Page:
From Middle French contrebande.



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contraband ‎(usually uncountable, plural contrabands)

  1. (uncountable) any goods which are illicit or illegal to possess
  2. (uncountable) goods which are prohibited from being traded, smuggled goods
  3. (countable, US, historical) A black slave during the American Civil War who had escaped to, or been captured by, Union forces.
    • 1988, James McPherson, Battle Cry of Freedom, Oxford 2003, p. 497:
      While some Yanks treated contrabands with a degree of equity or benevolence, the more typical response was indifference, contempt, or cruelty.



contraband ‎(comparative more contraband, superlative most contraband)

  1. prohibited from being traded
    • 1940The Code of Federal Regulations of the United States of America: Having ... – Division of the Federal Register, the National Archives – Page 2191
      "[...] when the seizure is made in connection with a violation involving a contraband article covered by section 1 (b) (1) of the said Act; [...]"
    • 1953 – United States, United States. President, United States. Congress – United States Code Congressional and Administrative News – Page 2039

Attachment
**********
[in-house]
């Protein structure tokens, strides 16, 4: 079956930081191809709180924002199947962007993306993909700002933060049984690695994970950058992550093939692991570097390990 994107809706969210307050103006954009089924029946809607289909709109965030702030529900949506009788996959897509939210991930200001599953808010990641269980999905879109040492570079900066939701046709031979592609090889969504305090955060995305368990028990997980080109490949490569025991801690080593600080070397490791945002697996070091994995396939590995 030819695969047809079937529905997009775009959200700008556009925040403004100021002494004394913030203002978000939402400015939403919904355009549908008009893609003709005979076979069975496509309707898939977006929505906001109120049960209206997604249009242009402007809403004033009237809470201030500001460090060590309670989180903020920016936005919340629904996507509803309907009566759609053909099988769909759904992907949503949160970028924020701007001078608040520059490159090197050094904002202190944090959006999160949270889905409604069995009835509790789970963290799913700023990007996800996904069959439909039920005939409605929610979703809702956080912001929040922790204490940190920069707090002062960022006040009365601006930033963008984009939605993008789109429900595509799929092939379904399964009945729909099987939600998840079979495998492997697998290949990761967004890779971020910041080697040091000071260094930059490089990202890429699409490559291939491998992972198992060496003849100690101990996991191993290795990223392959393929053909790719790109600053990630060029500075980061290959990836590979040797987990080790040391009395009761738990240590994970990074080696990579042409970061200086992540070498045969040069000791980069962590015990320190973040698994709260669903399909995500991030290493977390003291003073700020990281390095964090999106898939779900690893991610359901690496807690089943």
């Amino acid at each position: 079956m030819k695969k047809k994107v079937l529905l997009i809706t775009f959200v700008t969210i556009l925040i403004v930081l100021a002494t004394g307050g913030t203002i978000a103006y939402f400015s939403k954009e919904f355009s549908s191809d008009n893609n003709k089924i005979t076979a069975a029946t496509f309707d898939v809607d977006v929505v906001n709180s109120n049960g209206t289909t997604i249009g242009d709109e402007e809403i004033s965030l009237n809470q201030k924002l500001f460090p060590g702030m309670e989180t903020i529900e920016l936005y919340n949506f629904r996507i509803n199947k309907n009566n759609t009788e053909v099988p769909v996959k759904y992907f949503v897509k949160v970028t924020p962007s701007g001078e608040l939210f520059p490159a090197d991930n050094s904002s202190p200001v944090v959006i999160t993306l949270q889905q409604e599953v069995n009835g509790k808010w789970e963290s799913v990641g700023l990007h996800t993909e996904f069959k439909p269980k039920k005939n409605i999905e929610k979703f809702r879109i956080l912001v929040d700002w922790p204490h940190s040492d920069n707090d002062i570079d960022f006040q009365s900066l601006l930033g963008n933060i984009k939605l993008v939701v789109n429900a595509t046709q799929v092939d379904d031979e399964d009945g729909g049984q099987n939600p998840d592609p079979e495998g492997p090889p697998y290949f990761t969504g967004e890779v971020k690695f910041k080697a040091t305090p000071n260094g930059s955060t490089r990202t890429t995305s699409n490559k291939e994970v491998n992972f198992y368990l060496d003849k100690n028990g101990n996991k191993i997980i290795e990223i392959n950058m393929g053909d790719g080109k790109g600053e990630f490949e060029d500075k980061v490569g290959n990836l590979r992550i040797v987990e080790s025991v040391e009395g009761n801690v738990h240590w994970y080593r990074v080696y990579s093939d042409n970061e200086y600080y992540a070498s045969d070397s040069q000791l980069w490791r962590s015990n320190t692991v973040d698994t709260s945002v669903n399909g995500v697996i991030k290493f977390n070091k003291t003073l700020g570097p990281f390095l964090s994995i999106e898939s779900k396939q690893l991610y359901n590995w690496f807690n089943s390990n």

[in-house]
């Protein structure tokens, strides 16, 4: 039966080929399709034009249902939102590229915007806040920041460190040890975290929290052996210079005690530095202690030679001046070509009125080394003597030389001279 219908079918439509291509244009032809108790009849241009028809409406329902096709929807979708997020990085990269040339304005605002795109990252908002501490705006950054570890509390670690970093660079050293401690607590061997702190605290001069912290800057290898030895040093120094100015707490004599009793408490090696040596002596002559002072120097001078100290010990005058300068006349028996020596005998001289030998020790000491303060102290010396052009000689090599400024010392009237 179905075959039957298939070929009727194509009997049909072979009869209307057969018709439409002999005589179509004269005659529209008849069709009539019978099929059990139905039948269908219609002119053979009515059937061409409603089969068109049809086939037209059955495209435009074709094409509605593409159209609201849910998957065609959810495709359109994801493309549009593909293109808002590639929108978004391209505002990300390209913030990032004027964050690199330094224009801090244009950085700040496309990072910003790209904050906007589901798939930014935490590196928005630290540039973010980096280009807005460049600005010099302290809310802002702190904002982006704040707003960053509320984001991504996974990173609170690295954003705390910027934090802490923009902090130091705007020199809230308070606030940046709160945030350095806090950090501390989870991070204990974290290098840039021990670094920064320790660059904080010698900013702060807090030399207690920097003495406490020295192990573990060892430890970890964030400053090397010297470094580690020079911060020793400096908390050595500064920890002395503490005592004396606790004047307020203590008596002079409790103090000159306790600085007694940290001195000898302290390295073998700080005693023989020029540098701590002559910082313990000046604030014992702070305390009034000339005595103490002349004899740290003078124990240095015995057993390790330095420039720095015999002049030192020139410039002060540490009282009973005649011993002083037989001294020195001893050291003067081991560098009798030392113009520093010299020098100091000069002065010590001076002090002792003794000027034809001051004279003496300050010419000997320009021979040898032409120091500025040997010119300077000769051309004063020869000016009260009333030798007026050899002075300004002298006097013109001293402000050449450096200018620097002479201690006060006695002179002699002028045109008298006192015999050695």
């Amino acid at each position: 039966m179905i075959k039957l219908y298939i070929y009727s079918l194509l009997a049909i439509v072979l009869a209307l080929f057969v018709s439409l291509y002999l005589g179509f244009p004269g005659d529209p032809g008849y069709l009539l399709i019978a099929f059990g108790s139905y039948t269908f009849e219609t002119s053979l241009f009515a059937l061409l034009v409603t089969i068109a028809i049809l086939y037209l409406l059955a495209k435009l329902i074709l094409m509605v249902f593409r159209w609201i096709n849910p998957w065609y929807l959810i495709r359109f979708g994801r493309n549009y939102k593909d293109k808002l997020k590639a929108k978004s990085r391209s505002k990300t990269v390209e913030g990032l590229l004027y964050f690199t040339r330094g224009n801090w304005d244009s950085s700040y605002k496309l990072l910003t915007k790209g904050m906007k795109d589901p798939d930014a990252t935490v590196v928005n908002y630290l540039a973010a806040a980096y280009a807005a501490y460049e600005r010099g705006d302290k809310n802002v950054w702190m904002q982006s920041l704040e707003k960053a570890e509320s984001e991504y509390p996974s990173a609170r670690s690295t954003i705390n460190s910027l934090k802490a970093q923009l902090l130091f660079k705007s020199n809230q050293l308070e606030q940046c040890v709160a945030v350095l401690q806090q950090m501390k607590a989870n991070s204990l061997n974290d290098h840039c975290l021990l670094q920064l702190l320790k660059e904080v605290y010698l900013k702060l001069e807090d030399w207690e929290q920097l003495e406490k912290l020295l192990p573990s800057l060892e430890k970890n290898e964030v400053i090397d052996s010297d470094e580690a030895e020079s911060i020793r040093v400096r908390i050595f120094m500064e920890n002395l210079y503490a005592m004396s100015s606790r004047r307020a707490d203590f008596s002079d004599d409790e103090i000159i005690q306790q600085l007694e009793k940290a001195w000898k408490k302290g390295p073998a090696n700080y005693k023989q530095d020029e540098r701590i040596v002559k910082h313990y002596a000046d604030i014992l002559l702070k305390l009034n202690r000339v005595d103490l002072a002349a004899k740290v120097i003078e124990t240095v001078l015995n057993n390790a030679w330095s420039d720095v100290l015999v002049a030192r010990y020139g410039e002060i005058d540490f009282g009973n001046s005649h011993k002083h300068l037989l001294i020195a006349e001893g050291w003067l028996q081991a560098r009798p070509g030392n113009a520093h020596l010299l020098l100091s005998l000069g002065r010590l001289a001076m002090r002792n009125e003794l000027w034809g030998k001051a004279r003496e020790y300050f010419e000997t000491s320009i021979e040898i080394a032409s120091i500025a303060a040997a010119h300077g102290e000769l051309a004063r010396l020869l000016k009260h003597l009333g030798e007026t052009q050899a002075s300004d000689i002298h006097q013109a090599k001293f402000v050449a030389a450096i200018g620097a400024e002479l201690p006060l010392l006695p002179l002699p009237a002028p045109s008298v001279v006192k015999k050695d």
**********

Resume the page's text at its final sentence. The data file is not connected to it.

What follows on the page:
"The exclusion of mandatory payment of moieties for seizures of contraband controlled substances is accomplished through Section 17 of the bill, [...]"
    • 1899 – Albert William Chaster – The Powers, Duties and Liabilities of Executive Officers as Between These ... – Stevens and Haynes – Page 55
      "4. Contraband goods may be seized if found in a river before they are landed or offered for sale."


contraband ‎(third-person singular simple present contrabands, present participle contrabanding, simple past and past participle contrabanded)

  1. (obsolete) To import illegally; to smuggle.
    (Can we find and add a quotation of Johnson to this entry?)
  2. (obsolete) To declare prohibited; to forbid.
    • Hudibras
      The law severely contrabands / Our taking business off men's hands.